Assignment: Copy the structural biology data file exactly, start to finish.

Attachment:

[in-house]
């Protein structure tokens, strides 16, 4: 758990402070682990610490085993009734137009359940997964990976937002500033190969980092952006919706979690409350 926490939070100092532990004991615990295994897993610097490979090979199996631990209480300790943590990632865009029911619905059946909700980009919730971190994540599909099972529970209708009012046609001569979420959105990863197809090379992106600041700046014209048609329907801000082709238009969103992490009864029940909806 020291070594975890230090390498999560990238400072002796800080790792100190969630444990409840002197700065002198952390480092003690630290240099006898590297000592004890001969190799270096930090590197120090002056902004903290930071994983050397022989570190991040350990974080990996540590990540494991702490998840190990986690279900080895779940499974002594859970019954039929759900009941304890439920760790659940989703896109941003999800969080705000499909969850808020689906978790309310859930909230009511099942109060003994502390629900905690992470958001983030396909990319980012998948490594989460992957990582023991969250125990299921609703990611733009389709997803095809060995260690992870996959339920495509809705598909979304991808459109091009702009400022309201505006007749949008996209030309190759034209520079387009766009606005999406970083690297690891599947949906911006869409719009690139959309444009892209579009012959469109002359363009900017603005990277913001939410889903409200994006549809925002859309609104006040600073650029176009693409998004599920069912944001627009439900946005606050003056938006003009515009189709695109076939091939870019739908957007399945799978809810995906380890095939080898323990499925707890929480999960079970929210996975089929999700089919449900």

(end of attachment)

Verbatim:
[in-house]
């Protein structure tokens, strides 16, 4: 758990402070682990610490085993009734137009359940997964990976937002500033190969980092952006919706979690409350 926490939070100092532990004991615990295994897993610097490979090979199996631990209480300790943590990632865009029911619905059946909700980009919730971190994540599909099972529970209708009012046609001569979420959105990863197809090379992106600041700046014209048609329907801000082709238009969103992490009864029940909806 020291070594975890230090390498999560990238400072002796800080790792100190969630444990409840002197700065002198952390480092003690630290240099006898590297000592004890001969190799270096930090590197120090002056902004903290930071994983050397022989570190991040350990974080990996540590990540494991702490998840190990986690279900080895779940499974002594859970019954039929759900009941304890439920760790659940989703896109941003999800969080705000499909969850808020689906978790309310859930909230009511099942109060003994502390629900905690992470958001983030396909990319980012998948490594989460992957990582023991969250125990299921609703990611733009389709997803095809060995260690992870996959339920495509809705598909979304991808459109091009702009400022309201505006007749949008996209030309190759034209520079387009766009606005999406970083690297690891599947949906911006869409719009690139959309444009892209579009012959469109002359363009900017603005990277913001939410889903409200994006549809925002859309609104006040600073650029176009693409998004599920069912944001627009439900946005606050003056938006003009515009189709695109076939091939870019739908957007399945799978809810995906380890095939080898323990499925707890929480999960079970929210996975089929999700089919449900």